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The Truth of Public Education from a Messianic Teacher’s Perspective

I’ve been in the Messianic movement since 2009 and I’ve been a public-school engineering teacher since 2016. During my time in the movement, I’ve seen over and over again that the majority of Messianics – not all, but a stout majority –  believe that the public education system is corrupt and only aids in the moral degradation of the next generations by filling their minds with sinful ideas and behavior. Memes and ranting posts are becoming popular on Facebook for all others to see, and many people who had a great time in public school (before or during their time in the Messianic movement) are believing the ideas contained therein. This issue affects me personally, so I am writing this article in an attempt to give those in the movement a look at the public education realm from the eyes of someone who walks through it every day of the year.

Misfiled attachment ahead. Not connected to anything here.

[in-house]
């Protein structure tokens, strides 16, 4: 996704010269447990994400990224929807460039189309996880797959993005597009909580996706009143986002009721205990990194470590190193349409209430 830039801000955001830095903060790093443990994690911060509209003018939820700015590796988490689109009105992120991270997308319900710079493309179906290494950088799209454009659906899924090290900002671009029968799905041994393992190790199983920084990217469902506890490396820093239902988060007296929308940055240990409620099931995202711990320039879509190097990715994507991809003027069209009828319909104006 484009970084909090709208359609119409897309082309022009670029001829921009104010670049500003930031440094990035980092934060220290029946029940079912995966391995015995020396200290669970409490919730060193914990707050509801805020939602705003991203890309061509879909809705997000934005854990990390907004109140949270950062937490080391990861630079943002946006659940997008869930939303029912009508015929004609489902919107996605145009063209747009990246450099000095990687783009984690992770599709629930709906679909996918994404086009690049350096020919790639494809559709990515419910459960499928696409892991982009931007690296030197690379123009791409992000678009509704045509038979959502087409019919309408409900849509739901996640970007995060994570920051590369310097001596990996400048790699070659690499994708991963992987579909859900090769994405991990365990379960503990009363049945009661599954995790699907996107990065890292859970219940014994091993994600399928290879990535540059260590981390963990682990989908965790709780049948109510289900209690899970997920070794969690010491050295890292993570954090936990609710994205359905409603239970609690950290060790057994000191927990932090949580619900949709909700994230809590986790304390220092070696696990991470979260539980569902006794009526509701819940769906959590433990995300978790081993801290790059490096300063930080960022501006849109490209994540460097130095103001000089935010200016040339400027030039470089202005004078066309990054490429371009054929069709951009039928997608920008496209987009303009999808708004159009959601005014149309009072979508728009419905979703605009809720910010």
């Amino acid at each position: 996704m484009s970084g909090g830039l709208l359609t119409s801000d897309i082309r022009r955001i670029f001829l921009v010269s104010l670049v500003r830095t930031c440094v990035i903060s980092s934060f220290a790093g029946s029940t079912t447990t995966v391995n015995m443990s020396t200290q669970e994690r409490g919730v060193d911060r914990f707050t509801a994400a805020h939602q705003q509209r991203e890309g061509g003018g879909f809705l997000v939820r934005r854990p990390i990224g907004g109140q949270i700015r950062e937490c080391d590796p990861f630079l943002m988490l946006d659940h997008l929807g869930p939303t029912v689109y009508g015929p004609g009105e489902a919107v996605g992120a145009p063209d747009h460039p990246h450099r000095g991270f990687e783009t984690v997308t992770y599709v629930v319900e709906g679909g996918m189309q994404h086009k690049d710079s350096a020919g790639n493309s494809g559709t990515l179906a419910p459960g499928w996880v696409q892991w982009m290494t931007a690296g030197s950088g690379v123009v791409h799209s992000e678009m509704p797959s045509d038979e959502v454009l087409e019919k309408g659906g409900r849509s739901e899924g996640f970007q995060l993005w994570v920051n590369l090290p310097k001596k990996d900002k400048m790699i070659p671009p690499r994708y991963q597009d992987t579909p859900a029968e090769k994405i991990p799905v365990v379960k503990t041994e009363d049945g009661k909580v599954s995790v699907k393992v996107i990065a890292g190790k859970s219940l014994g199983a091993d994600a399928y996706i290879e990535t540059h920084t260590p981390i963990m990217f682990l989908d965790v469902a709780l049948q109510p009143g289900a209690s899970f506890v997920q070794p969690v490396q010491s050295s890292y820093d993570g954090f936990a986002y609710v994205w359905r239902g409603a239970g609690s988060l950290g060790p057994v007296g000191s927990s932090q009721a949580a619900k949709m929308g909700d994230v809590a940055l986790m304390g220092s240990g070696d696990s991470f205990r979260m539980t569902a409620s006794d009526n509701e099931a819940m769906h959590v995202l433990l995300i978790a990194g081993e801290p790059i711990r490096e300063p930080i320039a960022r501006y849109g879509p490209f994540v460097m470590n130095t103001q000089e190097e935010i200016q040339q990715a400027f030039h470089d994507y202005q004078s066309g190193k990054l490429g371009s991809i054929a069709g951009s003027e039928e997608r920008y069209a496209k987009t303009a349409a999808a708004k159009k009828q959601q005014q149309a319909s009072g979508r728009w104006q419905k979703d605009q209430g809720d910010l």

I would like to begin with a great example of the memes and rhetoric spewing from Facebook users concerning this issue. This internet meme was posted by someone on my Facebook friends list about a week ago and as you probably guessed, the comment section went wild with people rallying behind the idea that the public-school system is only out to take our tax dollars in order to brainwash our youth into being morally and ethically degenerate. I am rather confident that most, if not all, of the people commenting on the post had no experience in the public-school system outside of their own time as a student and were not open to even hearing my own perspective of the ideas present even though I serve in the system every day. I want to take this time to explain away the misconceptions contained in this post, as well as explain what it actually looks like on my side of the desk.